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Pharmacy Deserts Across America

The United States’ diverse population, geography, and demographics create equally diverse levels of availability to healthcare resources. Not unlike the recently popularized term “food deserts”, “pharmacy desert” describes a disparity in access to essential services that provide a reasonable quality of life.

On November 18th, 2021, CVS announced the company would close 900 stores in the next 3 years in response to “changes in consumer-buying pattern.” (CNN Business) Although they have not released a list of the stores that are closing, this does not bode well for both urban and rural environments. 

For example, the over 400,000 Illinois residents who use Medicaid lost the ability to fill their prescriptions at the state’s most prevalent drugstore chain Walgreens when rival CVS secured a partnership with Aetna, a common contractor for Medicaid in the state. (Axios) Reportedly, CVS does not have a single store in the lower-income West Side neighborhoods of Chicago. This issue is circular- Medicaid prescriptions warrant the lowest reimbursements for prescriptions, therefore the neighborhoods that utilize Medicaid the most (low-income) are more vulnerable to store closings. 

Rural areas are also in peril due to lack of pharmacy access. According to the Rural Policy Research Institute’s Center for Rural Health Policy Analysis, 1,231 independent rural pharmacies closed between 2003 and 2018. The COVID-19 pandemic squeezed an already struggling industry in 2020, and the number of independent pharmacies in the US (both urban and rural) fell below 20,000. (Drug Channels Institute) These independent pharmacies provide personalized, critical care in communities with little healthcare infrastructure and resources. Their closings also mean COVID-19 vaccine access is more difficult. In April of 2021, the Rural Policy Institute found that 111 rural counties in the US have no pharmacy that can distribute vaccines at all. 

Pharmacy Desert by County Across the US

Independent pharmacies are located disportionately in minority and low-income communities, and their closures further exacerbate health disparity in both urban and rural populations. Additionally, drugstore closings, chain or not, means that the closest pharmacy could get further and further away. Dr. Leah, President of the American Pharmacists Association said to Everyday Health, “If a pharmacy is closed in your neighborhood, and now you have to take public transportation, that creates barriers for people to be able to pick up their medications, and we know people are experiencing worse health outcomes.”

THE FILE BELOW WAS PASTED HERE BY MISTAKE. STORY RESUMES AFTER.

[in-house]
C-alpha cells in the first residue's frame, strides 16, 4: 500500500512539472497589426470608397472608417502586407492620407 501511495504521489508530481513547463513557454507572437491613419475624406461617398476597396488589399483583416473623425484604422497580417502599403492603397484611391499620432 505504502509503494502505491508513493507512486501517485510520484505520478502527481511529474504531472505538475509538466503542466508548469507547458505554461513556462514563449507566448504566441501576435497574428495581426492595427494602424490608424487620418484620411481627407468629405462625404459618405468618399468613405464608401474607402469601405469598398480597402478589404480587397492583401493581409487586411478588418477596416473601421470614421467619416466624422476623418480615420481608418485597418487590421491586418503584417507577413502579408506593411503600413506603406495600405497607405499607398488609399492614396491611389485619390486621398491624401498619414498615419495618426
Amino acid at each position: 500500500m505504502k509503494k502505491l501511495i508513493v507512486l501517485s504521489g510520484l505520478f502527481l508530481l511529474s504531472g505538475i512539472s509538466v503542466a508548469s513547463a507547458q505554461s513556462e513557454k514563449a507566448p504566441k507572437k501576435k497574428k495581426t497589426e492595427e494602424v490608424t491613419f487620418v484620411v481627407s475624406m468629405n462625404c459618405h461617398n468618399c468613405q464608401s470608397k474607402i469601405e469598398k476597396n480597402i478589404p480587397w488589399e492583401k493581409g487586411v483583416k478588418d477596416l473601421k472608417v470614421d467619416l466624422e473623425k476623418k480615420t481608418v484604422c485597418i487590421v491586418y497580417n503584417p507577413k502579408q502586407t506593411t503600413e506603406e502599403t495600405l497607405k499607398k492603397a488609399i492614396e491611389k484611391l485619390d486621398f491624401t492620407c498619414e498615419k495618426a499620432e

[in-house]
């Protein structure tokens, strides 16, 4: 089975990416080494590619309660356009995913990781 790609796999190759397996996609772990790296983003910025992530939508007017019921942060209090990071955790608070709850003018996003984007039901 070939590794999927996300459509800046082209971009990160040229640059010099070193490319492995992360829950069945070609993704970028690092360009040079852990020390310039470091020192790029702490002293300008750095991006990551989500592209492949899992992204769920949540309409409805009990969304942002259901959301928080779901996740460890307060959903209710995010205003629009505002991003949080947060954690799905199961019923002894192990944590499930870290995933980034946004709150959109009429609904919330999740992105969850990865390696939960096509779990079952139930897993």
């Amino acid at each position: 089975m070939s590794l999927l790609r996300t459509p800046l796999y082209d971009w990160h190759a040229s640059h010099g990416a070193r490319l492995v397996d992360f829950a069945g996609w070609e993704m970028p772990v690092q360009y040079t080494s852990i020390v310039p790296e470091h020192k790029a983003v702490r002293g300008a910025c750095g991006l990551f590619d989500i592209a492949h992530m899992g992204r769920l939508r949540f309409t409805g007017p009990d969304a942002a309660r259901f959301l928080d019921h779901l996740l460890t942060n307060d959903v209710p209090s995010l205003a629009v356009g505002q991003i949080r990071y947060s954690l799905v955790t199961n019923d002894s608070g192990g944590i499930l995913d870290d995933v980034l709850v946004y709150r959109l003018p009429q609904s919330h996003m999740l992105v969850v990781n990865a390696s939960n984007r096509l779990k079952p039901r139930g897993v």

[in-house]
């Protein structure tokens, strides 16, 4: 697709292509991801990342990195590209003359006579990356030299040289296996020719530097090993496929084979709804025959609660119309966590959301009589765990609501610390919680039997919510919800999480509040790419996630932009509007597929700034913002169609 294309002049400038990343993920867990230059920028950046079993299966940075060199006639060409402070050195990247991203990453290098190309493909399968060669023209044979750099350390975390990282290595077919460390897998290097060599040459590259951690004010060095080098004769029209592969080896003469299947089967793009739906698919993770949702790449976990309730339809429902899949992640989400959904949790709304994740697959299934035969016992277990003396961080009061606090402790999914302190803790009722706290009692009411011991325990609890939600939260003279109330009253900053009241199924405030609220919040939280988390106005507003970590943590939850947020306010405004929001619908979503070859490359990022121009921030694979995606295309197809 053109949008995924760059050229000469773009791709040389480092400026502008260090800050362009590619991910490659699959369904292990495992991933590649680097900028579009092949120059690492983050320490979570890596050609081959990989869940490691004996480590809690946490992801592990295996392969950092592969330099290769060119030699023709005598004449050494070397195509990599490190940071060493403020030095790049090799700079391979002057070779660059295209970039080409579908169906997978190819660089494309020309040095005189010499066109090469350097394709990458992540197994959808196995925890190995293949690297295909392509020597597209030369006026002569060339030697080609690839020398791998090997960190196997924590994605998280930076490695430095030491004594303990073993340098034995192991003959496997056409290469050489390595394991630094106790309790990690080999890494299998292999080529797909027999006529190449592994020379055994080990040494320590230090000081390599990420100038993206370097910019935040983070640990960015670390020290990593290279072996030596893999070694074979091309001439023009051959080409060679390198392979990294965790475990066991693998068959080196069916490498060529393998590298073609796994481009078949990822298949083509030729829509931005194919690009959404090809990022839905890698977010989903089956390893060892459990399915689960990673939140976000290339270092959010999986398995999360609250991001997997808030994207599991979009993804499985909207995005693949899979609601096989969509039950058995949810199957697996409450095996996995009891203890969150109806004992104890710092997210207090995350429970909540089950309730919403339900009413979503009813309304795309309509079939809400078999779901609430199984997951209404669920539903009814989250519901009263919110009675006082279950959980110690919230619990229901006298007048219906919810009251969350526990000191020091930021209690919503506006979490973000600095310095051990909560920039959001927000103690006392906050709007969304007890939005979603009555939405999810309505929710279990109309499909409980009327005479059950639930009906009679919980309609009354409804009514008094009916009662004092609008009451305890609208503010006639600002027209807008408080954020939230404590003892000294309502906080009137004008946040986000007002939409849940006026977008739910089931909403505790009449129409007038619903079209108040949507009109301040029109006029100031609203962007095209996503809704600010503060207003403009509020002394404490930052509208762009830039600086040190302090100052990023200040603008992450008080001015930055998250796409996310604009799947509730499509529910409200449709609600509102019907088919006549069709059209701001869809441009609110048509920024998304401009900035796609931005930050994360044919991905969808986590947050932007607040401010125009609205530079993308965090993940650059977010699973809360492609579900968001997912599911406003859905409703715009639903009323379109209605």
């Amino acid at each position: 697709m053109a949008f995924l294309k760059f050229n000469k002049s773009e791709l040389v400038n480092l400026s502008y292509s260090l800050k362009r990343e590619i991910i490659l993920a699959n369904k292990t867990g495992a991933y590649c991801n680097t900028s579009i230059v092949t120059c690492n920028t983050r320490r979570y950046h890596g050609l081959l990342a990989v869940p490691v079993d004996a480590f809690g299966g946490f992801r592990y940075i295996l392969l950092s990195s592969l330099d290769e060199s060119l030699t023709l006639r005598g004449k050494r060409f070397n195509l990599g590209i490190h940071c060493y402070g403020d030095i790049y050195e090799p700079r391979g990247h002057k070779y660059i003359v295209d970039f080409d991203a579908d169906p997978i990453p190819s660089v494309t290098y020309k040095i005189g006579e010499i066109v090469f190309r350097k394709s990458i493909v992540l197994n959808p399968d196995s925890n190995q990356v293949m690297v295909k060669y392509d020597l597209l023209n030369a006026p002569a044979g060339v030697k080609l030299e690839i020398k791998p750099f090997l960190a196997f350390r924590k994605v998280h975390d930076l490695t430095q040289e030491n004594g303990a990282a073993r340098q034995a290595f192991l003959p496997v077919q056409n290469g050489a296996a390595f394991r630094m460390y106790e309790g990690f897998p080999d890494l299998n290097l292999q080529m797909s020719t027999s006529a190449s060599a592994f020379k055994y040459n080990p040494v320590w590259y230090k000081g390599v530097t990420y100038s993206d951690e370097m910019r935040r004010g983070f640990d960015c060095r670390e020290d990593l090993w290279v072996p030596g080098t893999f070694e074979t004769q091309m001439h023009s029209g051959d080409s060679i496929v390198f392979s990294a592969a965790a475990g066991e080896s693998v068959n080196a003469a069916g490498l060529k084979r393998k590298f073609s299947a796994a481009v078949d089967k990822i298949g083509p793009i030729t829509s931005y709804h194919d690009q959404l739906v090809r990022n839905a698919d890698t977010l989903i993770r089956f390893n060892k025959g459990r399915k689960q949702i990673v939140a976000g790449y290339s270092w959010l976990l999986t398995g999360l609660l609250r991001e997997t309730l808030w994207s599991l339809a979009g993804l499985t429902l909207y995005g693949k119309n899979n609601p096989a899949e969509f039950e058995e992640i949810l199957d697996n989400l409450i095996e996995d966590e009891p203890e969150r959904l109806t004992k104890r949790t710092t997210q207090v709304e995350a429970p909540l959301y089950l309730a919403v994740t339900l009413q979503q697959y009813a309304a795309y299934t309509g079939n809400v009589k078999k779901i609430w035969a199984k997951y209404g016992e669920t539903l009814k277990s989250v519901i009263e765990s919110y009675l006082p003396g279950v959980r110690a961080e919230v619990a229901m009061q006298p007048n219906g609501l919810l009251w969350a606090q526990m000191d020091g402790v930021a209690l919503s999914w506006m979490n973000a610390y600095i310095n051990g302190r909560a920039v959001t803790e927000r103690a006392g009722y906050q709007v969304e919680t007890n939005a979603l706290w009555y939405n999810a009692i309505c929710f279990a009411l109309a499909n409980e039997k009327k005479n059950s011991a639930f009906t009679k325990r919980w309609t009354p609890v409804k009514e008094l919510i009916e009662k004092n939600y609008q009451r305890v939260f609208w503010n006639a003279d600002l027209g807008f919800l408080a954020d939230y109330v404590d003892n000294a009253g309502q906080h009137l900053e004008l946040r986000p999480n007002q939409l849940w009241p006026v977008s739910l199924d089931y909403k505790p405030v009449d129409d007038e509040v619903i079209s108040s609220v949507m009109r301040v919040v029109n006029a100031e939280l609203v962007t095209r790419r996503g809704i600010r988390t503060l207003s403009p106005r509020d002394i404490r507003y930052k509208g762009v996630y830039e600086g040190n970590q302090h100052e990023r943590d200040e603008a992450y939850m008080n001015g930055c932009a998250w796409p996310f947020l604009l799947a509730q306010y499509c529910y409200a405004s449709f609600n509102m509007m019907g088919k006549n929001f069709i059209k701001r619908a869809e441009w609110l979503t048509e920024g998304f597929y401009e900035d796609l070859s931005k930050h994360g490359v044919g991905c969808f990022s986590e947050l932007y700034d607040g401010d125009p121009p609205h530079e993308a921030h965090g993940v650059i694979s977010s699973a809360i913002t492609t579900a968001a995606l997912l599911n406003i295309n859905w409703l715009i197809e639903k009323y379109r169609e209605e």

While the term ‘pharmacy desert’ may mean a community, or neighborhood, that does not have a pharmacy present it also refers to communities with pharmacies present but with significant transportation deficiencies and other barriers to true accessibility. This map identifies the former and answers the following questions:

Which communities, at the county level, either have no pharmacy, one pharmacy, or multiple pharmacies? The number of pharmacies in a county is not an adequate metric on its own as counties range greatly in area and population.

How many pharmacies per person does each county have? On average there exist 2 pharmacies per 10,000 people. In a suburban, or urban, region that ratio might suffice. However, in rural America you may need to add the populations of numerous counties in a single area to achieve a population of 10,000. This metric alone may be deceiving because of the small populations throughout many rural counties.

How many pharmacies are there per 100 square miles? The density of pharmacies in a set area does not tell you where in the area the pharmacies are located but will suggest regions where pharmacies are few and far between.

The pharmacy desert map, as illustrated above, is not all encompassing, but it is the tool we may use to ask more detailed questions about all of the communities that make up the United States. The map helps to identify those regions where further research needs to be undertaken. Research such as: What is the population dispersion in counties with only one pharmacy? How many people live within 5 miles of the pharmacy? 20 miles? For counties with more than one pharmacy, are they all within the same town or are they dispersed throughout the county? Also, it is important to understand the capacity that an individual pharmacy may have – can a particular pharmacy meet the prescription needs of the surrounding population. 

Identifying these pharmacy desert areas are key to understanding the underlying causes and symptoms of health inequity. Both the public and private sectors can utilize a pharmacy desert map to identify how to allocate resources and improve health outcomes across communities. As the landscape of healthcare infrastructure evolves in the US, entities must adjust to these changes to ensure the path towards health equity.

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